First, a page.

Down syndrome and the enteric nervous system

@article{Moore2008DownSA,
  title={Down syndrome and the enteric nervous system},
  author={Samuel W. Moore},
  journal={Pediatric Surgery International},
  year={2008},
  volume={24},
  pages={873-883}
}
  • S. Moore
  • Published 17 July 2008
  • Medicine
  • Pediatric Surgery International
Down syndrome (DS) is the most common chromosomal abnormality occurring in humans. Up to 77% of DS children have associated gastrointestinal (GI) abnormalities, which may be structural or functional in nature. Functional disturbances may, in turn, affect the outcome of corrective surgical procedures, prompting to caution. It is becoming clear that the processes affecting the enteric nervous system (ENS) in DS not only affect the micro-anatomy but also nerve function, and there is some… 
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TLDR
The association of neurological difficulties in patients with HSCR presents many challenges and management could involve the exploration and evaluation of alternative treatment choices.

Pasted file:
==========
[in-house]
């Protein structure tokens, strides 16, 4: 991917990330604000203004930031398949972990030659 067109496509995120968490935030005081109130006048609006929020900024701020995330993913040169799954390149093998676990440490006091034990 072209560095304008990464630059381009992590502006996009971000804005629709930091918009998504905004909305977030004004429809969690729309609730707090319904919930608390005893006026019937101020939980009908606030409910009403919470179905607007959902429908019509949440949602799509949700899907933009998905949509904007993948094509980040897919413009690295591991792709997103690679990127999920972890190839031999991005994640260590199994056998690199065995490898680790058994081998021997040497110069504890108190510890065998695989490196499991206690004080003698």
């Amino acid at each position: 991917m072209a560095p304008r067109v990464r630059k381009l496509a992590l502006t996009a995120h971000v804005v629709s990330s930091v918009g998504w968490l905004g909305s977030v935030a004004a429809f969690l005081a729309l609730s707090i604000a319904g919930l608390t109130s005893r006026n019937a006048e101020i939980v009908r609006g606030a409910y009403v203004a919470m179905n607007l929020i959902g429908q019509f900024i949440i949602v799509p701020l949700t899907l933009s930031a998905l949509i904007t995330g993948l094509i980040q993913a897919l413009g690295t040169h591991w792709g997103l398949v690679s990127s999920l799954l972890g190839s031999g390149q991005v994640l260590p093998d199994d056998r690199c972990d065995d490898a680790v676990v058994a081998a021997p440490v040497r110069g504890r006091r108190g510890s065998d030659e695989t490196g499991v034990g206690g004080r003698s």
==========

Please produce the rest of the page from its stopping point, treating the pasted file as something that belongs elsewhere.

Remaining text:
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TLDR
Research into HSCR and the development of enteric neurons is an excellent example of the cross fertilization of ideas that can occur between human molecular geneticists and researchers using animal models.
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TLDR
The most prevalent disorder was chronic intestinal constipation, and Peptic ulcer disease, celiac disease, and biliary lithiasis were less prevalent with 3% each.
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  • S. Moore
  • Biology, Medicine
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  • 2012
TLDR
The chromosomal and Mendelian associations and their underlying signalling pathways are looked at to obtain a better understanding of the pathogenetic mechanisms involved in developing aganglionosis of the distal bowel.
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  • E. Malt, R. Dahl, +7 authors E. M. Davidsen
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  • 2013
TLDR
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Treating acid reflux disease in patients with Down syndrome: pharmacological and physiological approaches
TLDR
Down syndrome (DS) is often accompanied by gastrointestinal disease, occurring mainly in early infancy and frequently requiring therapy, and the most frequent is gastroesophageal reflux disease (GERD), which may often be misdiagnosed.
Infantile hypertrophic pyloric stenosis—genetics and syndromes
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Infantile hypertrophic pyloric stenosis is a common condition in neonates that is characterized by an acquired narrowing of the pylorus, and IHPS is associated with many clinical syndromes that have known causative mutations.
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